Facebook currently has over 1 billion users worldwide, and a market capitalisation of around $130 billion. It might seem implausible to many that this giant company might collapse so rapidly. But this is exactly what happened to MySpace, the most visited website in the world from 2005 to early 2008. By 2011, it had all but disappeared. Even giant firms fail. This is the lesson of economic history, ever since companies operating on a truly global scale began to appear in the late 19th century. Of the world’s top 100 non-financial companies a century ago, in 1914, all with market capitalisations of many billions in today’s prices, most have either gone bankrupt or are mere shadows of their former selves. Some of them disappeared very quickly. But while other companies have failed, as a Facebook user it seems ridiculous that Facebook will face the same fate in just a few years. It seems so ridiculous that it’s hard to believe Princeton University are even associated with it. Admittedly Facebook has become increasingly frustrating as it becomes the new ‘YouTube’, as your newsfeed becomes flooded with vines and other videos, but the number of active users on Facebook is ever increasing.
So how can Facebook die? Economists may refer to the observable attributes of the alternatives, such as price and quality. As Facebook is fantastically popular, it must be because the product not only provides features which many people want, but because it does so much more effectively than its rivals. A dominant market leader can only be displaced, on this view of the world, if either a superior rival emerges, or if there is some unforeseen and sudden shift in consumer tastes. This was the cause of MySpace’s death, which was killed by facebook and twitter which were substitute goods. But what’s killing Facebook? Not snapchat. Not Google+. Therefore we can rule competition out as a suspect for the cause of Facebook’s proclaimed death, as it remains dominant.
However surprisingly, these were not the arguments which John Cannarella and Joshua Spechler outlined in their report. They did not take into account Facebook’s features; rather they look at user behaviour based on network contacts. The researches stated, “… every user that joins the network expects to stay indefinitely, but ultimately loses interest as their peers begin to lose interest. Thus, a user that joins early on is expected to stay on the network longer than a user that joins later. Eventually, users begin to leave and recovery spreads infectiously as users begin to lose interest in the social network. The notion of infectious abandonment is supported by work analyzing user churn in mobile networks, which show that users are more likely to leave the network if their contacts have left.” However the mathematical and economical modelling used to come to this conclusion is totally flawed. That’s because they used a tool called Google Trends to see how often people searched for “Facebook” on Google over the years. They saw Google searches for “Facebook” decline, noted that when MySpace and Bebo waned, so did Google searches for those terms, and came to their dire conclusions.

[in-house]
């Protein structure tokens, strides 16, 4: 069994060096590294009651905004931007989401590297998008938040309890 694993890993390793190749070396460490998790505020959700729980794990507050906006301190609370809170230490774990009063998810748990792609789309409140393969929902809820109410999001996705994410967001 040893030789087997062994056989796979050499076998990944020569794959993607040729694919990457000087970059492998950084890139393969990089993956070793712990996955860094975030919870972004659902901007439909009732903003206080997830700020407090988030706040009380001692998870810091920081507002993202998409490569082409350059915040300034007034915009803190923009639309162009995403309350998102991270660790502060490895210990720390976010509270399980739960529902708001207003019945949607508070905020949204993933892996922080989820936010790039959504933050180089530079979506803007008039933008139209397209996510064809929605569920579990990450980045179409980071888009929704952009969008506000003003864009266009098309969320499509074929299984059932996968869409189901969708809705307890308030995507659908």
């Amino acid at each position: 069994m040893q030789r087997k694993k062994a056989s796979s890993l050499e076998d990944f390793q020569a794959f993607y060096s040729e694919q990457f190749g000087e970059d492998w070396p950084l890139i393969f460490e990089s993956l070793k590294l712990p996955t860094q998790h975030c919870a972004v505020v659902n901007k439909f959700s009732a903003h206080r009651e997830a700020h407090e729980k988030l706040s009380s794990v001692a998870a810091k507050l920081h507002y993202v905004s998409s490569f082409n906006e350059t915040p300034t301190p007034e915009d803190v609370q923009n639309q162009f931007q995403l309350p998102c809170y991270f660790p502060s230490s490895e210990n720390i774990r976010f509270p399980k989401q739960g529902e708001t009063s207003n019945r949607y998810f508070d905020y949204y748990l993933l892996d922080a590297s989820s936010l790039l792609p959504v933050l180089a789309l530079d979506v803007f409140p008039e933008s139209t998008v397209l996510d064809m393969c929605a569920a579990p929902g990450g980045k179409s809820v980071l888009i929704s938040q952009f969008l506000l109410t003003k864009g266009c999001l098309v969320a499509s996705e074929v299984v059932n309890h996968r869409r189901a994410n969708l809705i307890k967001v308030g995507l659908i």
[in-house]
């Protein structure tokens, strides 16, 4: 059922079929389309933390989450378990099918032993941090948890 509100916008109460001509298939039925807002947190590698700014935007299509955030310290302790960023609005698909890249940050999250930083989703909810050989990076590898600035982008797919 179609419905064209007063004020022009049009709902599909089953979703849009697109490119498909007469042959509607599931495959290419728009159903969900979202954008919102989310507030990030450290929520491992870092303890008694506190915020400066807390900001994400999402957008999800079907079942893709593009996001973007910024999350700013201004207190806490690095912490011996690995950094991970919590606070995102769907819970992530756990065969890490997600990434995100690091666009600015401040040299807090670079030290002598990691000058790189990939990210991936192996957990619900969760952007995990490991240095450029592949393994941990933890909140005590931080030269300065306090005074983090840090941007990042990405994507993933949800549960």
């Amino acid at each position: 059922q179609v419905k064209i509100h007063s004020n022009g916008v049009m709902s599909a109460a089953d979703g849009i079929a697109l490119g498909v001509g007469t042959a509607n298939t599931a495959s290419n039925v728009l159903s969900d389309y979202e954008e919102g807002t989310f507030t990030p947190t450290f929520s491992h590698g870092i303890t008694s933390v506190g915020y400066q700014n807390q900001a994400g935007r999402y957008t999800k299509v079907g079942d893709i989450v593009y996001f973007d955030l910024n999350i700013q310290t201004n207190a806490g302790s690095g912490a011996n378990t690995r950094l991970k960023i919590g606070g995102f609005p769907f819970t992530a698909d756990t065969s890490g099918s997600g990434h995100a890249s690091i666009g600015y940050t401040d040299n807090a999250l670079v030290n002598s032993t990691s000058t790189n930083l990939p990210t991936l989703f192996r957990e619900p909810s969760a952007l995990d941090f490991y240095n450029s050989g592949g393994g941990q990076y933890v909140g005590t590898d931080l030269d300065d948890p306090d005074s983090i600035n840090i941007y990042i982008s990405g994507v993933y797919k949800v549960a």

So why is this a big deal? Because when a big news outlet like NBC News run;s a story, people believe it. They don’t stop to read the original paper and if they did, the academic jargon would make it incomprehensible to most. But it has an effect. Facebook is a publicly traded company. A story like this could affect the stock price and change the valuation by millions. It could also be the sort of thing that creates the end it predicts by convincing people that Facebook is dying and they should go somewhere else. Therefore the natural reaction of an economist is to make the prediction that John Cannarella and Joshua Spechler were motivated by the possibility of buying cheap shares. The incentive of making a fortune outweighed their loss of reputation or credibility after producing such a flawed conclusion.
Facebook’s response to the Princeton study was quite amusing, mocking the outrageous modelling they used to come to their conclusion. They used Princeton’s Facebook “likes” and “peer reviewed articles” and evaluated them over time. They noted an alarming downward trend of Princeton’s Facebook “likes” and made a conclusion based on the similarities between student enrolment and Google Trends index. From this, Facebook concluded that Princeton would also suffer a decline in enrolment of 50% by 2018.
According to CNN, “Princeton received 24,498 applicants for its current freshman class and accepted only 7.4% of them, ensuring its status as one of the nation’s elite universities. And as of September 2013 Facebook had 1.2 billion monthly active users.” Neither institution is really in any danger of disappearing any time soon.
By Sam Timmins